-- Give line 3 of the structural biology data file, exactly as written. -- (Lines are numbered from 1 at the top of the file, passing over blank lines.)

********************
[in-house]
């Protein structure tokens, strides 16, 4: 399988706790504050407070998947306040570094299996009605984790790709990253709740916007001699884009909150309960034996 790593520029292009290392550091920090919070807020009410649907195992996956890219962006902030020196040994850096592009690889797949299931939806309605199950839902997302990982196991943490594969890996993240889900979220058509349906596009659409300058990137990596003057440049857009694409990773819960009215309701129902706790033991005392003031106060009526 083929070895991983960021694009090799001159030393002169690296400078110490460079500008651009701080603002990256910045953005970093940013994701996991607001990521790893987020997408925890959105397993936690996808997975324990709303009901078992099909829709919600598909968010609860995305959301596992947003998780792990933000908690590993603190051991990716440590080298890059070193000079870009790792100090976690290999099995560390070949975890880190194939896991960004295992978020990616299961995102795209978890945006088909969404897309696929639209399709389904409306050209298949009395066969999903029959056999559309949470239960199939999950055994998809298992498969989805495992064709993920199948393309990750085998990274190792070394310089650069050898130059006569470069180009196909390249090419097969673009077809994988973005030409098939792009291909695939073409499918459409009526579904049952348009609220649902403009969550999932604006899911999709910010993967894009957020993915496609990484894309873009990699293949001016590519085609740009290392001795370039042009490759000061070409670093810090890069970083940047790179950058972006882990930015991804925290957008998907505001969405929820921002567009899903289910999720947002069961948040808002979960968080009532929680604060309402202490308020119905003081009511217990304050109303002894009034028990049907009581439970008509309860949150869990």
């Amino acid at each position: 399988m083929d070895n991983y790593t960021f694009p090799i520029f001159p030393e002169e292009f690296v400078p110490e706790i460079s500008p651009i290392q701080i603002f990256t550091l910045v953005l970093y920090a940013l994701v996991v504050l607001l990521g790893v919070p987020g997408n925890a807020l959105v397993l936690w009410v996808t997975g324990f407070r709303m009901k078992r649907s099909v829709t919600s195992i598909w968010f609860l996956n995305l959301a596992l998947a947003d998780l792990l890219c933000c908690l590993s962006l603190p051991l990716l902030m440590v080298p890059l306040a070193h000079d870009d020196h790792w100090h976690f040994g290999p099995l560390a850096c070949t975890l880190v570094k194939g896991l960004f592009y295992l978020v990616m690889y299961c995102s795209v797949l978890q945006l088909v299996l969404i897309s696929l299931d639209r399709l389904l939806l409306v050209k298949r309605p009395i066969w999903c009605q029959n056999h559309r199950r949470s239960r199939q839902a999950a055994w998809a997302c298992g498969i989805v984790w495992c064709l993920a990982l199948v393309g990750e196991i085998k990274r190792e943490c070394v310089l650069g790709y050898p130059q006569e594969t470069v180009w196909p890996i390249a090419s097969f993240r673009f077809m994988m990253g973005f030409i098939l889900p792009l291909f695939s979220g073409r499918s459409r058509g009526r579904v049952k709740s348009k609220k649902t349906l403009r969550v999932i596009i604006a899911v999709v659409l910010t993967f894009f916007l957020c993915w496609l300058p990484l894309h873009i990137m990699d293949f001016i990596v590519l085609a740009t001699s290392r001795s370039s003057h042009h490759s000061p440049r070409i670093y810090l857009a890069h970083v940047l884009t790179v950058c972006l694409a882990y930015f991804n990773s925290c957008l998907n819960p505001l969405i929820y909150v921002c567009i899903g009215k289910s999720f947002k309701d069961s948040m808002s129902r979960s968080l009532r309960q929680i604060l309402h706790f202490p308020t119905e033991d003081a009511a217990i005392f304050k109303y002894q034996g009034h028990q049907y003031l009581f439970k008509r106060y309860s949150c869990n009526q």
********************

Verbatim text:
């Amino acid at each position: 399988m083929d070895n991983y790593t960021f694009p090799i520029f001159p030393e002169e292009f690296v400078p110490e706790i460079s500008p651009i290392q701080i603002f990256t550091l910045v953005l970093y920090a940013l994701v996991v504050l607001l990521g790893v919070p987020g997408n925890a807020l959105v397993l936690w009410v996808t997975g324990f407070r709303m009901k078992r649907s099909v829709t919600s195992i598909w968010f609860l996956n995305l959301a596992l998947a947003d998780l792990l890219c933000c908690l590993s962006l603190p051991l990716l902030m440590v080298p890059l306040a070193h000079d870009d020196h790792w100090h976690f040994g290999p099995l560390a850096c070949t975890l880190v570094k194939g896991l960004f592009y295992l978020v990616m690889y299961c995102s795209v797949l978890q945006l088909v299996l969404i897309s696929l299931d639209r399709l389904l939806l409306v050209k298949r309605p009395i066969w999903c009605q029959n056999h559309r199950r949470s239960r199939q839902a999950a055994w998809a997302c298992g498969i989805v984790w495992c064709l993920a990982l199948v393309g990750e196991i085998k990274r190792e943490c070394v310089l650069g790709y050898p130059q006569e594969t470069v180009w196909p890996i390249a090419s097969f993240r673009f077809m994988m990253g973005f030409i098939l889900p792009l291909f695939s979220g073409r499918s459409r058509g009526r579904v049952k709740s348009k609220k649902t349906l403009r969550v999932i596009i604006a899911v999709v659409l910010t993967f894009f916007l957020c993915w496609l300058p990484l894309h873009i990137m990699d293949f001016i990596v590519l085609a740009t001699s290392r001795s370039s003057h042009h490759s000061p440049r070409i670093y810090l857009a890069h970083v940047l884009t790179v950058c972006l694409a882990y930015f991804n990773s925290c957008l998907n819960p505001l969405i929820y909150v921002c567009i899903g009215k289910s999720f947002k309701d069961s948040m808002s129902r979960s968080l009532r309960q929680i604060l309402h706790f202490p308020t119905e033991d003081a009511a217990i005392f304050k109303y002894q034996g009034h028990q049907y003031l009581f439970k008509r106060y309860s949150c869990n009526q």